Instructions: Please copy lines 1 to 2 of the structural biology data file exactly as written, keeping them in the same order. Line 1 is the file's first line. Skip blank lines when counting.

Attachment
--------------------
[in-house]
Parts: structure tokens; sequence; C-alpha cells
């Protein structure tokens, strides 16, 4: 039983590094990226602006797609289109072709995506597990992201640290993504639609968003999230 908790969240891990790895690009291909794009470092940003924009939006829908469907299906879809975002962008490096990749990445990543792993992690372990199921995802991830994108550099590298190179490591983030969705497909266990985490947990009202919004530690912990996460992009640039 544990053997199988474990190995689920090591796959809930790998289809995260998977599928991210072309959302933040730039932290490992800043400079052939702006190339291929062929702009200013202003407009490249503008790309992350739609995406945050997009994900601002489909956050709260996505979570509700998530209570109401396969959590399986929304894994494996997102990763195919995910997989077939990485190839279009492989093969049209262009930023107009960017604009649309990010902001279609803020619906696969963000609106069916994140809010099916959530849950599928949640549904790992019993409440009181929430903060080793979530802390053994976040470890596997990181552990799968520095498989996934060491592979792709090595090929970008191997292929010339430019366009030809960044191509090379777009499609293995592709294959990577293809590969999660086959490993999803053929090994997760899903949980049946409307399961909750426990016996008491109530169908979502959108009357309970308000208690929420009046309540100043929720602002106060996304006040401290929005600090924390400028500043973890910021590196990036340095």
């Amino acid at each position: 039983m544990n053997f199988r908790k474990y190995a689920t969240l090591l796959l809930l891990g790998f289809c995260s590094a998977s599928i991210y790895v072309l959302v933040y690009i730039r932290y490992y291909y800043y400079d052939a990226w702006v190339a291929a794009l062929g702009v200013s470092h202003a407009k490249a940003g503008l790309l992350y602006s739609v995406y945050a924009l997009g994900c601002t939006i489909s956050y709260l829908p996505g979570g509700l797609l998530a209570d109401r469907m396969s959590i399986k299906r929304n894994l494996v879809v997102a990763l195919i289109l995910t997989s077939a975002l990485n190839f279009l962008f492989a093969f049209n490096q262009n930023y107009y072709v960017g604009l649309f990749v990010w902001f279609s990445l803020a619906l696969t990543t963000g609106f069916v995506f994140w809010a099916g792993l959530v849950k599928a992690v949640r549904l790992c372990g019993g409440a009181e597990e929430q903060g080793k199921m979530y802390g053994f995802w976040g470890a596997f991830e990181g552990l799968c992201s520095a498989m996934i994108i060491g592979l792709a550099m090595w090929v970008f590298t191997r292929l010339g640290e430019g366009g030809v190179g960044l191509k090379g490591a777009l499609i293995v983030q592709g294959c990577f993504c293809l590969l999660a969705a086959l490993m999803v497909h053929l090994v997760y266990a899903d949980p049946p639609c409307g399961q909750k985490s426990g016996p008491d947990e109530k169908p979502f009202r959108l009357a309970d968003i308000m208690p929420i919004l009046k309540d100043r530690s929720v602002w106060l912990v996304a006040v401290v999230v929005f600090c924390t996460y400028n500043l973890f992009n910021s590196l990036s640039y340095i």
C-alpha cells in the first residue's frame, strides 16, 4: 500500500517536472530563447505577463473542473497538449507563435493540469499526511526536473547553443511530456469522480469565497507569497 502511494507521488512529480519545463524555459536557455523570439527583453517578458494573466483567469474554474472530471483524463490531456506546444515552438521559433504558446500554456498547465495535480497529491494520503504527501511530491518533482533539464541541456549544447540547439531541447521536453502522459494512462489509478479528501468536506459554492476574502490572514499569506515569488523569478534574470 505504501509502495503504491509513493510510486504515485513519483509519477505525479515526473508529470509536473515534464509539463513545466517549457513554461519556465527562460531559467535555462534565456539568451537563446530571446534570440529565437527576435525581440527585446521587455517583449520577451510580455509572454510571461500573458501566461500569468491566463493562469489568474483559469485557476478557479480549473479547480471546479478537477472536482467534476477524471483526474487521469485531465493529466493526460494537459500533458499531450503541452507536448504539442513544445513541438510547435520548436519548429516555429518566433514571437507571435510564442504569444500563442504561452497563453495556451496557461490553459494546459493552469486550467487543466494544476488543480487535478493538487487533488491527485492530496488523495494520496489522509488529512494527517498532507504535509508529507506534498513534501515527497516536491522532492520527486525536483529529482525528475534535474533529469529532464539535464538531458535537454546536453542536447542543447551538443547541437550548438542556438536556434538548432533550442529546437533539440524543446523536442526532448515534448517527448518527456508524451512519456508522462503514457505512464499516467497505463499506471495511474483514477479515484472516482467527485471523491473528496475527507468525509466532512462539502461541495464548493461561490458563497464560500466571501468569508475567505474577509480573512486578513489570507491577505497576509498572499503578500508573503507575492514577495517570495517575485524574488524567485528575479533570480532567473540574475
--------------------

[in-house]
Parts: structure tokens; sequence; C-alpha cells